Overconfidence about overconfidence

Recently, someone I follow on Twitter linked to a story by Katie MacBride titled “Overconfidence kills: The CDC and WHO still haven’t learned how to effectively communicate uncertainty.” That seemed right to me, so I clicked ❤️, followed the link, and read the story. Despite agreeing with the thesis, the actual article gets so much wrong that I went back and withdrew my ❤️ from the Tweet linking to it. This isn’t something I do very often.

The first sentence is, “If there’s one communications lesson from the pandemic, it’s the importance of navigating uncertainty.” That seems entirely right to me. Science communicators face the challenge of conveying the subtle and provisional nature of science to a public that expects science to deliver the truth, in a political context where lots of leaders only want to use science as a post hoc justification for whatever they’ve already decided to do.

Yet MacBride’s piece gets it wrong in two important respects.

She asks why the CDC and WHO took so long to recognize that CoViD might be airborne. She quotes one infectious disease expert who says that “many assumptions that we had about this virus were proven false” but objects that “the issue is not that the WHO made incorrect assumptions about the virus, it’s that they made assumptions about it in the first place.” Although approaching a novel virus with an open mind sounds commendable, approaching it with no assumptions is simply not an option. An important lesson from the philosophy of science is that scientific inference is always material— that is, it always relies on assumptions about the objects of inference. One might object that the WHO made the wrong assumptions or clung too tightly to them, but that’s not the claim MacBride makes.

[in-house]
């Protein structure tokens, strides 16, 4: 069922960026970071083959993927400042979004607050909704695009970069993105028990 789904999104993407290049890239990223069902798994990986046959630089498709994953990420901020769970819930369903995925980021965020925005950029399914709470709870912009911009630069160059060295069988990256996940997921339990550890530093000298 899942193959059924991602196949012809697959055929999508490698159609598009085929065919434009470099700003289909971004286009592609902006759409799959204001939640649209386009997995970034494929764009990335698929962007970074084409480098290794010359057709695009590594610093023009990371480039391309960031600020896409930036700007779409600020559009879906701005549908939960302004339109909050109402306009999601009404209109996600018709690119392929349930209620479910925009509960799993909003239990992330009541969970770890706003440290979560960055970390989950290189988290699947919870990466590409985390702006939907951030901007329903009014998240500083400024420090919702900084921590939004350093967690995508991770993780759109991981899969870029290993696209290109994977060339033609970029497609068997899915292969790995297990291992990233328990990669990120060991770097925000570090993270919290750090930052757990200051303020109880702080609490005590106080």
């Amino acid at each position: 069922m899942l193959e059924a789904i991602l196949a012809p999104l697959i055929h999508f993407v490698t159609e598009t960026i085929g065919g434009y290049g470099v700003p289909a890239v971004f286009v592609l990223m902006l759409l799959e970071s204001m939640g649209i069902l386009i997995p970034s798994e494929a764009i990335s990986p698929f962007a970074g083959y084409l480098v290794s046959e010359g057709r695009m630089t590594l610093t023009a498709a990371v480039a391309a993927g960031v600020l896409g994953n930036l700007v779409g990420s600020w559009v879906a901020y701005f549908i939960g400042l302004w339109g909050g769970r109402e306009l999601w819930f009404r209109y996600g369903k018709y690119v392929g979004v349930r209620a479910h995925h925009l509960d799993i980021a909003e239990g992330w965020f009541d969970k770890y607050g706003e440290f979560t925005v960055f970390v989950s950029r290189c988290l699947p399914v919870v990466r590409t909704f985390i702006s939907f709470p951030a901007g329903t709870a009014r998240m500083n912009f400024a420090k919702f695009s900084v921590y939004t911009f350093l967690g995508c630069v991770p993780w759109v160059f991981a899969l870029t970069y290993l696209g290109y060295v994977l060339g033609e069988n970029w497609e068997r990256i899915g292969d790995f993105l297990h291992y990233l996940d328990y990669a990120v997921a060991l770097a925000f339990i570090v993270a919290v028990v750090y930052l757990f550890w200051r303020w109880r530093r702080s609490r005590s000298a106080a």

Effectively communicating uncertainty requires acknowledging— even highlighting— the fact that scientific inference always involves assumptions.

MacBride makes another unfair complaint about the messaging. She writes, “No reasonable person could expect that the WHO would be able to speak with 100 percent confidence about a virus that hadn’t existed only a few months before. Yet that’s precisely what the WHO and CDC did: They spoke with complete confidence about how the virus was transmitted, all while evidence was piling up about the reality of airborne transmission.”

I don’t recall anyone ever using the phrase “100% certainty” in the early days of the pandemic— or at all, really. Moreover, the contrast in this passage is problematic. Nobody in the early days could have been expected to speak with 100% confidence, she writes, suggesting that such confidence might be expected later or possibly even now.

Scientific results are never established with certainty. I would even say that, outside of cases with well-defined statistics, it is misleading to report percentages.1 Scientists can say more about the virus than they could two years ago. The evidence allows greater confidence. But let’s not pretend to certainty.

100% confidence is the wrong way to talk about science.

  1. In Bayesian models, confidence is always a percentage. But in cases without well-defined statistics, the precise number is subjective rather than merely reporting what the science tells us.

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